In February, economic development manager officer Debbi Rodden left to take up a similar role at Port Stephens Council to be closer to her family. Her role fell under the growth, strategy and culture division.

Council's museums officer, Claire Baddeley, pictured here in 2015, resigned from the council and left on Tuesday. She is taking up a role with the National Trust in Sydney.

Council's museums officer, Claire Baddeley, pictured here in 2015, resigned from the council and left on Tuesday. She is taking up a role with the National Trust in Sydney.

So too does Claire Baddeley’s role. The museums officer left the council on Tuesday to assume a position with the National Trust (NSW) in Sydney.

On Tuesday, Mr Bennett said Ms Baddeley was a “great resource” and would be missed but she had pursued opportunities in the field of her expertise.

In other areas, utilities director Grant Moller left on May 9 after 10 years to assume a role with Veolia Environmental Services at Lake Macquarie. Business manager water operations, Marina Hollands, is acting in this role, while Scott Martin is acting director of environmental planning.

The council has advertised for a director of environmental planning on a casual/temporary contract basis, with applications closing on May 28.

“This is an excellent opportunity for a progressive, outcome oriented leader, capable of driving a culture of performance, continuous improvement, innovation and accountability within a professional team,” the ad states.

The changes come as a developer mounts legal action in the NSW Land and Environment Court. Mr Bennett confirmed the applicants were claiming deemed refusal because the council had taken longer than the statutory 40 days to assess the DA.

The developer, Urban Abode Developments director Rodney Thompson, said his company lodged an application for 39 townhouses in Fenwick Crescent, Goulburn, on January 2. 

“It has taken time for them (the council) to come back to us and it just didn’t get us to where we needed to be timing wise,” he said.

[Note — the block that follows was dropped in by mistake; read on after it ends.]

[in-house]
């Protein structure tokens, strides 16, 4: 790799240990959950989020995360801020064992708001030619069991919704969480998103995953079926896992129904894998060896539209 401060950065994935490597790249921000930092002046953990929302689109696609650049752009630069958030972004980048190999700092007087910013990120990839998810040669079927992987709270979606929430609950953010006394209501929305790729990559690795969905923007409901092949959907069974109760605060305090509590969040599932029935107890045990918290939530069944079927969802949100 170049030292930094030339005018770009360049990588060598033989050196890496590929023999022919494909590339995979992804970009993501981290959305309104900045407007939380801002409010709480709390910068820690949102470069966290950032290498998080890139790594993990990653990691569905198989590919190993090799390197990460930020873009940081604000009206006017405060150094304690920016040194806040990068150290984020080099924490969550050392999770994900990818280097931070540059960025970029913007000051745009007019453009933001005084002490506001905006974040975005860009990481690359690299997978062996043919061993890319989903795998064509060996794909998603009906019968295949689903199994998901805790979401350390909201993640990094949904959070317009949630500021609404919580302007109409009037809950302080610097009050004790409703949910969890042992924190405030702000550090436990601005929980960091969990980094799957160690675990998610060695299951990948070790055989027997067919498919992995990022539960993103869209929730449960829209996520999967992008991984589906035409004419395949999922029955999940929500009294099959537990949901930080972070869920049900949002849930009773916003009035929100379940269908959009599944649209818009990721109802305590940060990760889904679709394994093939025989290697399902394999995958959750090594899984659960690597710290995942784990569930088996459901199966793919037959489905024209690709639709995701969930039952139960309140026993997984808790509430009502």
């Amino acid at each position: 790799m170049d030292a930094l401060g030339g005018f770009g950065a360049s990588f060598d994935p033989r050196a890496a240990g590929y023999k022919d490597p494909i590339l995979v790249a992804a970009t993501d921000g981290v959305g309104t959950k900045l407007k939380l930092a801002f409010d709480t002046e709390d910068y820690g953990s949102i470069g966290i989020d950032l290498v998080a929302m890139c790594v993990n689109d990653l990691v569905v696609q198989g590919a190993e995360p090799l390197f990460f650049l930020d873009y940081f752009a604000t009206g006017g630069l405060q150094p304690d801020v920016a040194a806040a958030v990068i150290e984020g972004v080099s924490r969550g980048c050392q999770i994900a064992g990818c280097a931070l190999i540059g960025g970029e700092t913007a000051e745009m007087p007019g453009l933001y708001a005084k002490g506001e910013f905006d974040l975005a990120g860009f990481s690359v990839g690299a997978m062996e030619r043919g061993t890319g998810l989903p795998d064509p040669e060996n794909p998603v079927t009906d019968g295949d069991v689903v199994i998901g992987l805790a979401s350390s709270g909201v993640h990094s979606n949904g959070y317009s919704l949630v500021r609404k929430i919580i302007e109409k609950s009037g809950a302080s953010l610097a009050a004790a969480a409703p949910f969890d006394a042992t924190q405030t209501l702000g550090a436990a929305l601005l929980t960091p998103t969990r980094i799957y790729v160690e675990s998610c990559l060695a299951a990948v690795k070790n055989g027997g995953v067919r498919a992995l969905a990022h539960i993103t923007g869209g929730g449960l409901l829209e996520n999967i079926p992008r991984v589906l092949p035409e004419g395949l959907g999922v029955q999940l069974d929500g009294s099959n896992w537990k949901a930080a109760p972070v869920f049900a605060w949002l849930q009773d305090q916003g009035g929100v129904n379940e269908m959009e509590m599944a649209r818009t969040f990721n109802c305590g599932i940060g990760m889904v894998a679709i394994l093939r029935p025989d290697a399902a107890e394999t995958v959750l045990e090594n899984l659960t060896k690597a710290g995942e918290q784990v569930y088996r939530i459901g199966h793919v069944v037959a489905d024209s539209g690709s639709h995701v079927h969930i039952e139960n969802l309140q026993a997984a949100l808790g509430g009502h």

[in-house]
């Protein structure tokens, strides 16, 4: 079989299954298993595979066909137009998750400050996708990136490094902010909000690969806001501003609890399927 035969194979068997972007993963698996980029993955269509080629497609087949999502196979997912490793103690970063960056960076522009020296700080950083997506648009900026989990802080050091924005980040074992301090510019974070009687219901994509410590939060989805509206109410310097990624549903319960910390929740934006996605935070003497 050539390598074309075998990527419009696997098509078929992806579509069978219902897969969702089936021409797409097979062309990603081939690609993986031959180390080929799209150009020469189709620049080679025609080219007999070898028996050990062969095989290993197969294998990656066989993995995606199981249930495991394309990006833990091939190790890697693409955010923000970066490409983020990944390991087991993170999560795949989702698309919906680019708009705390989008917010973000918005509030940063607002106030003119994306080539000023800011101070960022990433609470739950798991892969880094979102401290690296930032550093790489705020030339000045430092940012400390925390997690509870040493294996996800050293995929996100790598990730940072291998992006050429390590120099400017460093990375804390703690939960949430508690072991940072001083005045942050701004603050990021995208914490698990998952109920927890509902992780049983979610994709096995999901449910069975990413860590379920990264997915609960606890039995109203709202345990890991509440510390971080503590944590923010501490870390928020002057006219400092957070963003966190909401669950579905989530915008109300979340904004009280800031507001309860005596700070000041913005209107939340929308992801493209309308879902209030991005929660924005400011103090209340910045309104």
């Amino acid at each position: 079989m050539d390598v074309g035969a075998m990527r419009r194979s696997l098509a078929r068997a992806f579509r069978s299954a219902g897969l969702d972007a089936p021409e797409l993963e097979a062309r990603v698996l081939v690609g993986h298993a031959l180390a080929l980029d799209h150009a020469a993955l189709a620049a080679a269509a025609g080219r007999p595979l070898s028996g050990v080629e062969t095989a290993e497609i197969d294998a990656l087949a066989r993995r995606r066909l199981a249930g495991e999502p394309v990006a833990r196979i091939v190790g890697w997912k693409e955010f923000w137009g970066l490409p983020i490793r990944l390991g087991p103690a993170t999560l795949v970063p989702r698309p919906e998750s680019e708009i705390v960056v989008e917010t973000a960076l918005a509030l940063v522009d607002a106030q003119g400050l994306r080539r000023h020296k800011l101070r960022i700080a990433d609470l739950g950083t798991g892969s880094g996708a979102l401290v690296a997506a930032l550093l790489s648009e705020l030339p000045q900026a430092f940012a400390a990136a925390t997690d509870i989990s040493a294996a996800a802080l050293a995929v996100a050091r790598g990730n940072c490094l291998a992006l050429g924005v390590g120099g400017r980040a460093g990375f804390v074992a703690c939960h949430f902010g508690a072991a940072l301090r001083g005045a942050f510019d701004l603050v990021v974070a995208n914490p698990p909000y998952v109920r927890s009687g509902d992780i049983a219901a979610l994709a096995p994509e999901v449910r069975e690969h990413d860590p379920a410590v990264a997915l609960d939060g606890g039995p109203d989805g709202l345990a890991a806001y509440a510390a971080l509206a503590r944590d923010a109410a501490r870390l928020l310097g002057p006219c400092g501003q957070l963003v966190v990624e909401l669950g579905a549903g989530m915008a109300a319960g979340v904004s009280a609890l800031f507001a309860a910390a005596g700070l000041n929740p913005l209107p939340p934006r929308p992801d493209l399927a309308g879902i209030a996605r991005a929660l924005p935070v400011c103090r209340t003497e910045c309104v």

“It is all about the timing and ensuring the due diligence is done as quickly as possible.”

Mr Thompson said he didn’t want to go to court, but he’d been informed by the department that the DA would go to councillors for a decision, rather than by staff, which he believed would draw out the process further. This would take it to June, with the possibility of deferral by councillors, he said.

Mr Thompson questioned the need for councillors to decide the project, given that there were “only” two objections following public exhibition. He maintained this added “another layer of complexity”.

“We didn’t want to go to court … but we’ve spent a lot of money on it to have it sitting there three to four months,” he said.

Mr Thompson said while the planning department “was a bit short staffed,” it didn’t affect his dealings with the council.

A directions hearing was set down for Monday, the first step in conciliation.

Meantime, a court decision on a proposed 11,000-plot Islamic Cemetery near Marulan has been further delayed. 

The Al Mabarrat Benevolent Society has challenged the council over its 2015 refusal of the development.

The council was advised on Friday that a decision would be handed down on Wednesday, May 16. But on Monday the court informed management that this had been delayed until Wednesday, May 30 due to judicial and conference commitments.